How does the level and nature of risk in IT and service management in the pre-digital business era compare to today?
The IT risks faced by our forebearers were significant: for example, failing to meet internal customers’ expectations, missed service level agreements (SLAs), budget overruns, time overruns on projects, etc. However, I’d argue such risks were less significant than those relating to digital business activities today.
IT leadership was often aware of risks, but proactively dealing with them was a different story. With SLAs, many IT organizations were hesitant to set and document them for fear of not achieving them!
Numerous organizations buried their heads in the sand rather than tackle risk – but this is really no longer an option.
Digital business – opportunities and risks
Typically, the first risk that comes to most people’s minds with digital business is cyber security (as defined by the Digital Risk Management Institute).
However, in the ITIL® 4 Digital and IT Strategy module, we’ve highlighted a range of risks with a handy acronym – DICE – which means:
D = disruption: the fact your competitors are using new, digital technologies and ways of working to engage differently with customers is probably the biggest risk. Operational efficiencies that transform your competition’s internal processes and customer relationships can put you out of business.
I = innovation: companies need to disrupt themselves and innovative enterprises are willing to change what they do now, even if it works currently. However, this risk is double-edged; customer demands change on a whim and you can spend too much time and money on innovation that doesn’t help the bottom line.
C = cyber security: in a digitalized business, engaging with customers frequently and more intimately affects data security and confidentiality.
E = engagement: within the ITIL 4 service value chain, “engage” is one of the activities. So, how do you engage with stakeholders including employees, customers, partners and suppliers? Will it involve a cultural shift or present other problems?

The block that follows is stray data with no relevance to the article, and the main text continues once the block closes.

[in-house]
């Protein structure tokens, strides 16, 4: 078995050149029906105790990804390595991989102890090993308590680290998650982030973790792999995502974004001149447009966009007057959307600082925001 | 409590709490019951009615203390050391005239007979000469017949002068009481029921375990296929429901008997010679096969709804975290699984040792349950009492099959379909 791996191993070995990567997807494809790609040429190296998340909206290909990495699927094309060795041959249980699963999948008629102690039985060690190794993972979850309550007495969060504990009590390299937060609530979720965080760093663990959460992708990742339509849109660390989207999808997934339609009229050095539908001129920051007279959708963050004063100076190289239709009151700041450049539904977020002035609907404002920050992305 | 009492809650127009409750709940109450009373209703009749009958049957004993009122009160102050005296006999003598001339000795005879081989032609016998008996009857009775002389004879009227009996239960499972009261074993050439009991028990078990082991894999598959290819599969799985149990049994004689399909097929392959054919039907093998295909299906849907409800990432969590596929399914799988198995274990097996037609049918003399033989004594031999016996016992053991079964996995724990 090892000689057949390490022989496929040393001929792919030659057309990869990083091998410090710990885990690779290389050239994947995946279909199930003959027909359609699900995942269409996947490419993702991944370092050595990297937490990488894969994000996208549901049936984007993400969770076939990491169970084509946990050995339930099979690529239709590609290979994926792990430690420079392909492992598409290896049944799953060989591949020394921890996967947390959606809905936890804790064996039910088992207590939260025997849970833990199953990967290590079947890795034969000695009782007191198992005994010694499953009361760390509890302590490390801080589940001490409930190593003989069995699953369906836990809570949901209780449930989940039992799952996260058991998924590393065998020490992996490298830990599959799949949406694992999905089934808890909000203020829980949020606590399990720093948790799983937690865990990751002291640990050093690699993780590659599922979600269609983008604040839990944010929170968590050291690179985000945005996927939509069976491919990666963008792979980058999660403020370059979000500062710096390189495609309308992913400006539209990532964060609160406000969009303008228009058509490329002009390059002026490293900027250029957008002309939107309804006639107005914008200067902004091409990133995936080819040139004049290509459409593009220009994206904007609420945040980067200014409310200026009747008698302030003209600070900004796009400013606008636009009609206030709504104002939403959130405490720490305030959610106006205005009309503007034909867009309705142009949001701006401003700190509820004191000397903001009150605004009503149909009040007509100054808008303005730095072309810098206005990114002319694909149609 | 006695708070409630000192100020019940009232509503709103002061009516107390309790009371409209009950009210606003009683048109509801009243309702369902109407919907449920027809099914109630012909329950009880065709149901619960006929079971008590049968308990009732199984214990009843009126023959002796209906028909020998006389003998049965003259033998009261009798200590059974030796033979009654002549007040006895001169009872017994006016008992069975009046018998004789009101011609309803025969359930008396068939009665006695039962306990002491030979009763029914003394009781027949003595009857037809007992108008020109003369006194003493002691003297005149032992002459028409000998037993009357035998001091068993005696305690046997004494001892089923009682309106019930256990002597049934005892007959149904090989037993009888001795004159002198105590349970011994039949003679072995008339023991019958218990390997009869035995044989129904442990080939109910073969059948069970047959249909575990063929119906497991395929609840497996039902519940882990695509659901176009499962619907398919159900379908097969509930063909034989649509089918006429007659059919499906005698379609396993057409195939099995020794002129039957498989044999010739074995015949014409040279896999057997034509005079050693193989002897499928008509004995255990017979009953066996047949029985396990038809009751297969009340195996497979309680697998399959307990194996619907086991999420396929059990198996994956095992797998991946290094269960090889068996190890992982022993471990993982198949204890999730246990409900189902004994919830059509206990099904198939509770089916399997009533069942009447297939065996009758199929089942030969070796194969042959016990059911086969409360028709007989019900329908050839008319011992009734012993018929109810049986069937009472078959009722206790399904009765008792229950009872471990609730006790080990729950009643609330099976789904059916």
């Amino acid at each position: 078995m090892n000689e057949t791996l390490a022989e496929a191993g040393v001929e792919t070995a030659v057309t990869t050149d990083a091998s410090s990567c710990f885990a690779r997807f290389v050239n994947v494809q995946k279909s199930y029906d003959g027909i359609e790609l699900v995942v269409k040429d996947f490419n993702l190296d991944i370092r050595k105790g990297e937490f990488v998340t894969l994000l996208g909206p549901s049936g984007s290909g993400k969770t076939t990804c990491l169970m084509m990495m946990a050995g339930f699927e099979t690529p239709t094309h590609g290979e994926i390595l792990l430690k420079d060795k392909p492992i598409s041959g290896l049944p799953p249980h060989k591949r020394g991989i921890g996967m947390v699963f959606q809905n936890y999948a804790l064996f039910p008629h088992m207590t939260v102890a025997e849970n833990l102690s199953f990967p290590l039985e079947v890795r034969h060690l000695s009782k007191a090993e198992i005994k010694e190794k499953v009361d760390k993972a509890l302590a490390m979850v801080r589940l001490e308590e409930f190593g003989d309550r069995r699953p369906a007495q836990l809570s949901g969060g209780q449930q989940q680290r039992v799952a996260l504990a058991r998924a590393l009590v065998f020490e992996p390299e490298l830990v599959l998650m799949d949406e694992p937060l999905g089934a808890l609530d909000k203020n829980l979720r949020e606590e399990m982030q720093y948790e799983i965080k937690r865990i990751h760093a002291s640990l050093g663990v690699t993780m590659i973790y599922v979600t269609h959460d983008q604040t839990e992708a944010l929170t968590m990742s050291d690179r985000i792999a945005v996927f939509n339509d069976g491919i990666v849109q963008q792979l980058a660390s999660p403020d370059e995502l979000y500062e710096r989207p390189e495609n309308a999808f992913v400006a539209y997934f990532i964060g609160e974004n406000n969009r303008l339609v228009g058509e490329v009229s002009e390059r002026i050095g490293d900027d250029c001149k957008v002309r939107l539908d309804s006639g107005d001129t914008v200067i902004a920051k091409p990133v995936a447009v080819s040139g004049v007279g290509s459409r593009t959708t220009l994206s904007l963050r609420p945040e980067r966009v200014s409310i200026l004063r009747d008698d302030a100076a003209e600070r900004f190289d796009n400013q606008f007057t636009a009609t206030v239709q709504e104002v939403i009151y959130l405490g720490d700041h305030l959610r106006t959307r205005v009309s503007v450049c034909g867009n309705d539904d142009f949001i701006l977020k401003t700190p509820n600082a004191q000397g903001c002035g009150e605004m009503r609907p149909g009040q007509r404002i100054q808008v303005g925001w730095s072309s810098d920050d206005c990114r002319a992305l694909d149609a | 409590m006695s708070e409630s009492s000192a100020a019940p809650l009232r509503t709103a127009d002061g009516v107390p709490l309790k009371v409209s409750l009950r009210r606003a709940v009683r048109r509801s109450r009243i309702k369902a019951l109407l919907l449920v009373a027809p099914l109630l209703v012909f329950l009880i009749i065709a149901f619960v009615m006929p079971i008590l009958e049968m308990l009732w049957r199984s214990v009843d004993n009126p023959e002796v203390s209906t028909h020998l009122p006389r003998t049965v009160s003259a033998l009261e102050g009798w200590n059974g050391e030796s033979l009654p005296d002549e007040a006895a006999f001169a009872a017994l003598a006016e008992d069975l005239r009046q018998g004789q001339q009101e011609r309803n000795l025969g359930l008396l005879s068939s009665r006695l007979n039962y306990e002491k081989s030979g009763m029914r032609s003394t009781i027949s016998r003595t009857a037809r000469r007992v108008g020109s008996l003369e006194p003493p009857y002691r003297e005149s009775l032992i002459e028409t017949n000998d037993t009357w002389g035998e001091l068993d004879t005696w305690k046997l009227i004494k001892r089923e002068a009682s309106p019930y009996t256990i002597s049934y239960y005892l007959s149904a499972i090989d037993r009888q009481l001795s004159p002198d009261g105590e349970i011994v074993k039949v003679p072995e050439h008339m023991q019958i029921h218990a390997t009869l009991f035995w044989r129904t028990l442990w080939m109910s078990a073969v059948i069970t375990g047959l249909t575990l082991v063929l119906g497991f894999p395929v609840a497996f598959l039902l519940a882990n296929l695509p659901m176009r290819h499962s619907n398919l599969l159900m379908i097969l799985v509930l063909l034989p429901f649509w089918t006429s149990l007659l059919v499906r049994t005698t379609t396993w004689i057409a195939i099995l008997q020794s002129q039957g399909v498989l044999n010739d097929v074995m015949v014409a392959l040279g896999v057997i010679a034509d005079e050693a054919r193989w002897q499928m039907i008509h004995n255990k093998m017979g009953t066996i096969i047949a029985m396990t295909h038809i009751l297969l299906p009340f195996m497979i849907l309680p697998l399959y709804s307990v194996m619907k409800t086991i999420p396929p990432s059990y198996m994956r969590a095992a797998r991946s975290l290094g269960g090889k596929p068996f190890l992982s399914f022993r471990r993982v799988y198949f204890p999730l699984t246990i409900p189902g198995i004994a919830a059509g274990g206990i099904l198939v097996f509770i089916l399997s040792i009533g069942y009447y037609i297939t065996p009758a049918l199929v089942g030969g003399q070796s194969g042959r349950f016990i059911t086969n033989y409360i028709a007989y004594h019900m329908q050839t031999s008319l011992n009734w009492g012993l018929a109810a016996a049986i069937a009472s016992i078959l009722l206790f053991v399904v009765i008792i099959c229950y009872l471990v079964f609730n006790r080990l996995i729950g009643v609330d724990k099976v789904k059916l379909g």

In one engagement example, a digital marketing team hired an offshore company for IT development rather than its internal IT organization, which introduced problems of time zone, culture and language. It also posed an intellectual property risk because of what the third party knew about the development work.
Responding to digital risk
Risk can be scary, which is why organizations need to develop a risk mindset and engage people in understanding the concept.
This needs open discussions to identify your key risks and take action before you’re caught off-guard. One approach is to compile a risk register; prioritizing risks that you will regularly evaluate against a model like DICE or VUCA (volatile, uncertain, complex, ambiguous risks).
Ultimately, we need to balance what our customer wants with the new ways of working and what our competitors are doing. This might mean looking at adjacent industries that we haven’t seen as competitors before; but could become so.
ITIL 4 – thinking about risk beyond IT
All of the guidance in ITIL 4 raises the bar and expectations of managing risk – not just for IT but for entire organizations.
Part of the purpose in ITIL 4 Digital and IT Strategy is helping business executives understand more about digital technology and how it can alter their business models.
It’s also about embracing risk: not as a negative thing, but as a way to gain control over your own destiny. Companies develop either a tolerance for risk or an aversion to it. However, with a more mature perspective they can address risk head on; giving them a greater sense of what they’re up against and being better prepared to respond.
Though traditional IT risks still exist, the big ones today in the digital era are disruption and innovation and you need to be flexible in your approach to meet what’s coming down the line.